Argument on “Should companies be held liable for successful attacks on their Accounting information System by outside sources”
A debate on whether companies are to be held liable for the loss sustained for the successful external attacks on their accounting information systems has greatly increased in the recent times. There are those who feel that the company should be liable for the loss sustained due to negligence or unauthorized access of the accounting information. But, on the other hand, other people feel that if the company has adequate security controls in their accounting information, then they should not be held liable for losses. However, in my own opinion, successful attack on company’s financial systems should amount to some legal proceeding. It is the role of the company to ensure that their accounting information systems are safely held to avoid external access. And, because of this reason, the credibility of company’s accounting information systems should be ensured at all times. This paper will fully support the motion that “companies should be held liable for successful attacks on their accounting information system by outside sources”.
It is evident that the majority of firm’s information systems seek to uphold confidentiality, integrity and availability to the users. Companies should ensure necessary secrecy levels of their data and always strive to fight unauthorized disclosures of such information. They should regularly monitor their system in order to ensure no external threats succeed. They should also encrypt most of their data before storage in order to make it hard for an unauthorized user to access their files. And, in some cases, they should implement some strict access control mechanisms in accessing some of the highly confidential accounting information from their systems (Layton, 2007).
It is the company duty to choose the appropriate administrative, technical or physical controls on its accounting information. Proper administrative controls should be enforced in order to publish security policies, screen workers and conduct some security awareness training to their staffs at all time. The controls should be established in a way that they barely give the hackers and unauthorized users any chance to access the accounting information. This should be done through the continuing update of the systems to detect such hackers. In addition, the company can also choose to use technical or physical controls to ensure data security. Technical controls involve the effective implementation and maintenance of the access control mechanisms (Schneier & Miller, 2002).
If in any case unauthorized users such as hackers illegally access such confidential information, then it means that there are no proper measures put to prevent such illegal access. And, for this reason, the company should be held liable for any loss sustained as a result of asuccessful attack. This is because managers and directors of a company owe the shareholder duty of care which is violated by such successful attacks. They should, therefore, prove their innocence only if the event was unforeseeable. However, as technology advances, companies ought to review their accounting information systems in order to ensure that no room is left for the hackers who gain unauthorized access to such information. Companies should also be keen to identify potential threats at all times. But the company should, however, seek to mitigate such losses immediately after they identify them. Proper measures should be taken to reduce chances of further loss by either changing the prevailing access control mechanisms or physically blocking passwords (Peltier, 2001).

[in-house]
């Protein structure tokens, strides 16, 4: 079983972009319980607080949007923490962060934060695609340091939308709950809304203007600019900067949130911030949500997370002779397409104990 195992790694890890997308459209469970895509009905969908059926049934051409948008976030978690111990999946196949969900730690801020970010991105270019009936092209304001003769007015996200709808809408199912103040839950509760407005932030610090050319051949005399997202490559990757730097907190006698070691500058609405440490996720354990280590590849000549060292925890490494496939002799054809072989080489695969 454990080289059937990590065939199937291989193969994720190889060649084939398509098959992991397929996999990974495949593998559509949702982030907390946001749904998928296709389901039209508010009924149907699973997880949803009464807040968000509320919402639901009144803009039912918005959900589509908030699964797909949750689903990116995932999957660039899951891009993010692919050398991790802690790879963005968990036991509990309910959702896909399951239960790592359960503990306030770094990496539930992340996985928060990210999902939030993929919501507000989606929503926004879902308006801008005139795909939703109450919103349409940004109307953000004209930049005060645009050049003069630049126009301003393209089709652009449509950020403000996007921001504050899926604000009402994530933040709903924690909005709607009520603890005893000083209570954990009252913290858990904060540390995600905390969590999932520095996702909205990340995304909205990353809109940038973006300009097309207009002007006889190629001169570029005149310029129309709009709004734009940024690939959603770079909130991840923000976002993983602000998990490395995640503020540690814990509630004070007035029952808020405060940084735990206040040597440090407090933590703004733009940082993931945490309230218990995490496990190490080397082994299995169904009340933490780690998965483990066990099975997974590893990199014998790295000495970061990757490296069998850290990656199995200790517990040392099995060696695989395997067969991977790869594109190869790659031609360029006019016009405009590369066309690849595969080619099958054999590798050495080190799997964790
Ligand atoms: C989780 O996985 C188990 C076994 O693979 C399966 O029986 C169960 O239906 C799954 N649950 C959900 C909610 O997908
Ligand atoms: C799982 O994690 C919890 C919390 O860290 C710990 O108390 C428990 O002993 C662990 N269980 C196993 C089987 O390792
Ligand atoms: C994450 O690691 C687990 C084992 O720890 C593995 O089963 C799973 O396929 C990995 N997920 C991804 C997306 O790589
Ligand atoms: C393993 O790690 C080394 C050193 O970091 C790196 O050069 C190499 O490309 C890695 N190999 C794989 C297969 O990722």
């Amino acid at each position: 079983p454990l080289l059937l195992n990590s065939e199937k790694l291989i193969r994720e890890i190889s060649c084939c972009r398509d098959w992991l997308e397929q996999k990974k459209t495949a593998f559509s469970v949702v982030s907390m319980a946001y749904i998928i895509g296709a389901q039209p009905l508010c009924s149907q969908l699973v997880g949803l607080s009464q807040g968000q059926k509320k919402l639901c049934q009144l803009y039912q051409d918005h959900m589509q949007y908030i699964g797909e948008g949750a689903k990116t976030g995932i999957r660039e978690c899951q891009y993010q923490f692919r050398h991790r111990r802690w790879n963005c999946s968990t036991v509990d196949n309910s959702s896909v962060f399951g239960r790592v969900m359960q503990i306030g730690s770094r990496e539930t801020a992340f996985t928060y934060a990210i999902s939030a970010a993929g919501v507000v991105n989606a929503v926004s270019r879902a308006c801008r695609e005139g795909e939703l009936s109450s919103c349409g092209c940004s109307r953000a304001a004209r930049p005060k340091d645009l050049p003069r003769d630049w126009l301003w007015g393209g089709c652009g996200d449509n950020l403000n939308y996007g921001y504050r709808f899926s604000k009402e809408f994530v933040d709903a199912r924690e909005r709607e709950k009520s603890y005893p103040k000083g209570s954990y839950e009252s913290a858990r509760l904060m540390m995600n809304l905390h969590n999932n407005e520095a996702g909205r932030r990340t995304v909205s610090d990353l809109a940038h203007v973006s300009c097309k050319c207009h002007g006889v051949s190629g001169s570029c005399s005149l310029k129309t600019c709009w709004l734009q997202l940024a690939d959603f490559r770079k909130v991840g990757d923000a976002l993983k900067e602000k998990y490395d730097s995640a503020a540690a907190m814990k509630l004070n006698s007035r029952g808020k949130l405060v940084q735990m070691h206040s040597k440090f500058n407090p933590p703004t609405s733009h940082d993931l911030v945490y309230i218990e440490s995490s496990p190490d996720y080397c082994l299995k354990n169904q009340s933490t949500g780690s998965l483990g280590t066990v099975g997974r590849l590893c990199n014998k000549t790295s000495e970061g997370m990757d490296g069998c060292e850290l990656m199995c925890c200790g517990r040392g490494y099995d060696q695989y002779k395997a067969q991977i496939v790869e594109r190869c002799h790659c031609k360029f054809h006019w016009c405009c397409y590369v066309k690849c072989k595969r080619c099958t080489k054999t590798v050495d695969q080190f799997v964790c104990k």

Although such attacks are unforeseeable, the blame wholly lies on the company since it should always ensure safety of confidentiality of information. As a matter of fact, unauthorized access of accounting information can only be facilitated by the internal stakeholders who fully understand how the system runs. And it would be very wrong for the company to provide loopholes at the cost of stakeholders. But if the company has well-established information system, secure enough to prevent normal unauthorized access, and then no way such loss can be incurred. It is true that most of the accounting information is treated as confidential in most of the companies. Access of such information should thus amount to some fraudulent attack. And those liable for it should pay for the losses sustained (Schneier & Miller, 2002).
Companies should also undertake proper and efficient identification and authentication of system controls in order to strengthen safety in their systems. More improvised security devices and configuration of the infrastructures are some additional technical controls that the firm may use to reinforce its system security.
Finally, in order to ensure safe accounting information systems, proper physical controls such as the control of the individual access to data should be put in place. The management should always lock up the sensitive information systems in order to prevent unauthorized access. They should also install tracking software, which effectively monitors external intrusion into the system. These controls should be used interchangeably in order to reduce and eliminate chances of external attacks through the use of company’s accounting information systems (Alexander, 2008).
In conclusion, the company should be held liable for the losses sustained because of a successful attack made on their accounting information system by outside sources. This is because company managers and directors owe the shareholders duty of care which includes safeguarding the company interests. A successful attack by the outside sources would mean that there are no effective measures to ensure security in the system.